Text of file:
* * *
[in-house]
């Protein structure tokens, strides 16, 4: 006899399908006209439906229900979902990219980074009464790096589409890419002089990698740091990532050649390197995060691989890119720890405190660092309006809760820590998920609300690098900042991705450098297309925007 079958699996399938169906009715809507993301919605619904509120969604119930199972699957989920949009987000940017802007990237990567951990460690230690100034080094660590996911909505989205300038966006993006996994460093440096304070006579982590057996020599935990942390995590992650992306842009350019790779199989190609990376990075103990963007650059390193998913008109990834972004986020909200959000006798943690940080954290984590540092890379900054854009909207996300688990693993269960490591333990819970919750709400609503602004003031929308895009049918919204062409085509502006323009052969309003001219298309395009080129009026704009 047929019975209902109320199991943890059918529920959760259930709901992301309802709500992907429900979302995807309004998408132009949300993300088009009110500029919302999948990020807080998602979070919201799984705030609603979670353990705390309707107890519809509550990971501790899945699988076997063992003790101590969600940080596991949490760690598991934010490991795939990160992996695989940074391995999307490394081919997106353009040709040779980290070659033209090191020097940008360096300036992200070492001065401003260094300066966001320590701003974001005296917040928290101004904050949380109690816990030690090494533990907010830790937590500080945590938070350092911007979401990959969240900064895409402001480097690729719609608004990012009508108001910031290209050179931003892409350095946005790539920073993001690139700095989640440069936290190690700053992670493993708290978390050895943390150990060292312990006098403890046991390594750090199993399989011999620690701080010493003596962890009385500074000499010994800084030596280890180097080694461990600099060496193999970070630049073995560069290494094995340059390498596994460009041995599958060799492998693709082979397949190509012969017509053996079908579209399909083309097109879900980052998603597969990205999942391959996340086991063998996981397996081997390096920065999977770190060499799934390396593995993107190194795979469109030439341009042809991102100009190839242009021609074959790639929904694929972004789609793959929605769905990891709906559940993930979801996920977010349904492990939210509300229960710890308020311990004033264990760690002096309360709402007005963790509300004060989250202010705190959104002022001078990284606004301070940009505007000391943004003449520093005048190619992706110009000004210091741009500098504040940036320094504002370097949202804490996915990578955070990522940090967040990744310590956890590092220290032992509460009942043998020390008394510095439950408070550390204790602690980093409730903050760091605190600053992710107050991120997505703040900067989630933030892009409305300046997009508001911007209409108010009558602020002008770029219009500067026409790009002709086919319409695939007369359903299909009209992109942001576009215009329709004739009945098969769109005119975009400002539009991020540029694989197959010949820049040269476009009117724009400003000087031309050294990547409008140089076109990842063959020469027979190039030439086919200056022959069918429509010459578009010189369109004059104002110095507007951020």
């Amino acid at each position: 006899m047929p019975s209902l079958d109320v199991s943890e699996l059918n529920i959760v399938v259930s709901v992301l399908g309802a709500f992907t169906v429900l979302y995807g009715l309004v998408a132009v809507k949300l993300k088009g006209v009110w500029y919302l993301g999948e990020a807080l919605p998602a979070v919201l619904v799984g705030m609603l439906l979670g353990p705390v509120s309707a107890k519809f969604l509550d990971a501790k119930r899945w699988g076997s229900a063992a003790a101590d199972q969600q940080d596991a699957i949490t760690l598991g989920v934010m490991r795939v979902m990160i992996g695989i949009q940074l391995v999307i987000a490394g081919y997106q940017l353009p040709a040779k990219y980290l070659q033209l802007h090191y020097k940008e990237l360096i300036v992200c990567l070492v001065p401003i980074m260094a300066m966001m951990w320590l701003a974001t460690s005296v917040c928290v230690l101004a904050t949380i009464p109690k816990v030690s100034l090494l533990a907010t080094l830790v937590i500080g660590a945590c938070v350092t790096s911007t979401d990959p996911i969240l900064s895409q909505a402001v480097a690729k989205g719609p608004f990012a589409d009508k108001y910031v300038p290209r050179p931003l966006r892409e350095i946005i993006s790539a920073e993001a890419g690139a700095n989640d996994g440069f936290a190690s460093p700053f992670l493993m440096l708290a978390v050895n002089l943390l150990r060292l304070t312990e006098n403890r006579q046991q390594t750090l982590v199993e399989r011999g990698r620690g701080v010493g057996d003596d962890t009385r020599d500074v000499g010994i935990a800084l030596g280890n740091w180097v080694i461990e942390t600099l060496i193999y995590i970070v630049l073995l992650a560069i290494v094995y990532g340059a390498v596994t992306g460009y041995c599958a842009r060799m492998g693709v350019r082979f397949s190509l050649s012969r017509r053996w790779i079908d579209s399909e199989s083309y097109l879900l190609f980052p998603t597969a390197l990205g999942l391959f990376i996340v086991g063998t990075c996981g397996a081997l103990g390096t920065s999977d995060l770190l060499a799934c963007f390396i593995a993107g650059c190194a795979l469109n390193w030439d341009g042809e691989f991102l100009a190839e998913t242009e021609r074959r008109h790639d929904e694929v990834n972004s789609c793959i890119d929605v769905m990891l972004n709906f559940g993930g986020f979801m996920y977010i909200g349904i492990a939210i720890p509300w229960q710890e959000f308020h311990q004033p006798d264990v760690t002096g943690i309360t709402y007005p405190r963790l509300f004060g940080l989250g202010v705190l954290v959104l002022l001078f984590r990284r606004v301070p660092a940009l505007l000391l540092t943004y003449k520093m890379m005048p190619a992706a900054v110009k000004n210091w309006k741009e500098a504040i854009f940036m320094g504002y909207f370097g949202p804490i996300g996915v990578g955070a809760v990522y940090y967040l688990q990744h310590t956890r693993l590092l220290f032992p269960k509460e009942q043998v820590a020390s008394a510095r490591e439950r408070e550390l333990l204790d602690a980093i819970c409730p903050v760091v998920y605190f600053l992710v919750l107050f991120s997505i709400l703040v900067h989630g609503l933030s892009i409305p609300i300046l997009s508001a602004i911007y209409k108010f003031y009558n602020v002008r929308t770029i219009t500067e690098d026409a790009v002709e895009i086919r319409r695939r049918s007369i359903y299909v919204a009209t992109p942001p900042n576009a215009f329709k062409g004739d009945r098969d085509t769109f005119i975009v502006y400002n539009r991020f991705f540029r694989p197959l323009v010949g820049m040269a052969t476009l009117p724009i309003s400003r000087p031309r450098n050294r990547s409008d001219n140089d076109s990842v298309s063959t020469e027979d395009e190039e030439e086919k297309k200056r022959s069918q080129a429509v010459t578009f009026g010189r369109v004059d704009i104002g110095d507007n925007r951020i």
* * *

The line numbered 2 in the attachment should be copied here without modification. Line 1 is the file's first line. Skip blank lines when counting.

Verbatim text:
């Protein structure tokens, strides 16, 4: 006899399908006209439906229900979902990219980074009464790096589409890419002089990698740091990532050649390197995060691989890119720890405190660092309006809760820590998920609300690098900042991705450098297309925007 079958699996399938169906009715809507993301919605619904509120969604119930199972699957989920949009987000940017802007990237990567951990460690230690100034080094660590996911909505989205300038966006993006996994460093440096304070006579982590057996020599935990942390995590992650992306842009350019790779199989190609990376990075103990963007650059390193998913008109990834972004986020909200959000006798943690940080954290984590540092890379900054854009909207996300688990693993269960490591333990819970919750709400609503602004003031929308895009049918919204062409085509502006323009052969309003001219298309395009080129009026704009 047929019975209902109320199991943890059918529920959760259930709901992301309802709500992907429900979302995807309004998408132009949300993300088009009110500029919302999948990020807080998602979070919201799984705030609603979670353990705390309707107890519809509550990971501790899945699988076997063992003790101590969600940080596991949490760690598991934010490991795939990160992996695989940074391995999307490394081919997106353009040709040779980290070659033209090191020097940008360096300036992200070492001065401003260094300066966001320590701003974001005296917040928290101004904050949380109690816990030690090494533990907010830790937590500080945590938070350092911007979401990959969240900064895409402001480097690729719609608004990012009508108001910031290209050179931003892409350095946005790539920073993001690139700095989640440069936290190690700053992670493993708290978390050895943390150990060292312990006098403890046991390594750090199993399989011999620690701080010493003596962890009385500074000499010994800084030596280890180097080694461990600099060496193999970070630049073995560069290494094995340059390498596994460009041995599958060799492998693709082979397949190509012969017509053996079908579209399909083309097109879900980052998603597969990205999942391959996340086991063998996981397996081997390096920065999977770190060499799934390396593995993107190194795979469109030439341009042809991102100009190839242009021609074959790639929904694929972004789609793959929605769905990891709906559940993930979801996920977010349904492990939210509300229960710890308020311990004033264990760690002096309360709402007005963790509300004060989250202010705190959104002022001078990284606004301070940009505007000391943004003449520093005048190619992706110009000004210091741009500098504040940036320094504002370097949202804490996915990578955070990522940090967040990744310590956890590092220290032992509460009942043998020390008394510095439950408070550390204790602690980093409730903050760091605190600053992710107050991120997505703040900067989630933030892009409305300046997009508001911007209409108010009558602020002008770029219009500067026409790009002709086919319409695939007369359903299909009209992109942001576009215009329709004739009945098969769109005119975009400002539009991020540029694989197959010949820049040269476009009117724009400003000087031309050294990547409008140089076109990842063959020469027979190039030439086919200056022959069918429509010459578009010189369109004059104002110095507007951020």